I’m not an educator, but my guess is that the drop in the executional proficiency of today’s entry-level art director is due to some horrible collision of the computer and the curriculum.

The computer because it teaches art directors how to be lazy.

The curriculum because it focuses on making ads, not art.

Here are a few ideas. You’ve probably heard most of them before. That’s probably because they are important.

1) Learn how to draw. I never trust an art director who can’t draw. I know there are those rare examples of great art directors who can’t draw, but it still drives me crazy. Drawing is simply an understanding of how lines and shapes fit together to communicate an object. If you can draw, you can probably lay out a page. Or compose a television frame. Or do all sorts of other art director things.

2) Develop a passion for typography. Good type is rapidly becoming a lost art and that’s sad. If you don’t know what a ligature is or you’ve never heard of Jan Tschichold—go ask one of your instructors. I hope they know. And hand letter a couple of alphabets while you’re at it.

3) Understand value and how it behaves.

4) Become a closet editor. Other than music, it’s the single most effective way to impact a piece of film.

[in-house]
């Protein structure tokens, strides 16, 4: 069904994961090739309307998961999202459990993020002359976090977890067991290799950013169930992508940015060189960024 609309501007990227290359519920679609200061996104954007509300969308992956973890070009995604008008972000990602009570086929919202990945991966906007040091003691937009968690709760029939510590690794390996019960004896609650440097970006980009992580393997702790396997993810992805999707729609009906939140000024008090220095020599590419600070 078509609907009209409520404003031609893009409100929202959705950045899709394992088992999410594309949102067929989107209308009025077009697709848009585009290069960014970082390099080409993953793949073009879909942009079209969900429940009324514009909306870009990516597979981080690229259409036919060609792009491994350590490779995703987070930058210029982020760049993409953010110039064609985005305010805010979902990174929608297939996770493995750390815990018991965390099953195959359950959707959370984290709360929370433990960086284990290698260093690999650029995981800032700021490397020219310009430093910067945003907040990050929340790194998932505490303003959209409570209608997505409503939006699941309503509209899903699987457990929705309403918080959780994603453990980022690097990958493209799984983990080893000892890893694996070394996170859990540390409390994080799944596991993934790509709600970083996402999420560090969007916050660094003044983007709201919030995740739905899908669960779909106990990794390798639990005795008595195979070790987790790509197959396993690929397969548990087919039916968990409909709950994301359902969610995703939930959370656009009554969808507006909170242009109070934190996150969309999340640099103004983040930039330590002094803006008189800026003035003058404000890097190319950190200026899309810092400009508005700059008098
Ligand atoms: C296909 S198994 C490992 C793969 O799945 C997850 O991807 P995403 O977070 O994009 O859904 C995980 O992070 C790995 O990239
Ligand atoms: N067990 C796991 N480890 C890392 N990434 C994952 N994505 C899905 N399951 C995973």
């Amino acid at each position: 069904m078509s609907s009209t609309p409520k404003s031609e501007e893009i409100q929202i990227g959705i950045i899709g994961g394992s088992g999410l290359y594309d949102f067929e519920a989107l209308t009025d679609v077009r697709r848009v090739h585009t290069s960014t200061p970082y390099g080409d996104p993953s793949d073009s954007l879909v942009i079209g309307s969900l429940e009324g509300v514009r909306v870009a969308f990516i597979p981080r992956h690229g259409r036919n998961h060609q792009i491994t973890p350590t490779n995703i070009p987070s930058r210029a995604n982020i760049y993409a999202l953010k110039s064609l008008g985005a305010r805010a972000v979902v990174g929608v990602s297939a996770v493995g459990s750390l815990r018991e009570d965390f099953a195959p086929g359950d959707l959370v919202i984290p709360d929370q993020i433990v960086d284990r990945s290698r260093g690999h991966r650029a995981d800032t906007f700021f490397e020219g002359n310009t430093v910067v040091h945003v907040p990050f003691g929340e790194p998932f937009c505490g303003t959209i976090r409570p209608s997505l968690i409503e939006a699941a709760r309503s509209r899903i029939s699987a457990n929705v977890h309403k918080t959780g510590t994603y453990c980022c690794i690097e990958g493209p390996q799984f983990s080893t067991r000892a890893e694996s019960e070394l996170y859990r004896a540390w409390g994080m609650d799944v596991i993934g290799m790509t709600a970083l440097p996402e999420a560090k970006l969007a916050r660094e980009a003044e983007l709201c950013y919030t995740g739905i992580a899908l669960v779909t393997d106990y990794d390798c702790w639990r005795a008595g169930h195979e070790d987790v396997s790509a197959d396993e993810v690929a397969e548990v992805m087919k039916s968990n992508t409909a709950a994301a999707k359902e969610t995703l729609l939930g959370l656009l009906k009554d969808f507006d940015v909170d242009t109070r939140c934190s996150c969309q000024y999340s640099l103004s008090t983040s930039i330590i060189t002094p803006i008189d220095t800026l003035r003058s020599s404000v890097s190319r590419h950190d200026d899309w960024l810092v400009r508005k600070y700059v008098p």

5) Make photography a hobby.

6) Use your hands. It’s the quickest way to make your work distinct because no one uses them anymore. I will quit the business the day “hands on” becomes an item on a pull-down menu. The computer is a wonderful tool, but your brain and your hands are much, much better. And they’re yours. Not everyone else’s.

7) Look to anything but other advertising for inspiration. There’s culture all around us. Pay attention.

And may I also add that Communication Arts is a wonderful publication.

Influence it. Don’t copy it.

Best regards,


How to handle quality, innovation and superior customer service

One day you may be faced with a client who wants to run an ad saying something like “We’re committed to service,” or “We have the highest standards of quality.”

Very talented and committed account management may be able to talk the client down off this ledge. If not, do the best you can, make the client happy, and move on to something else as quickly as possible.

In the meantime, here are a couple suggestions for making the most out of such an assignment: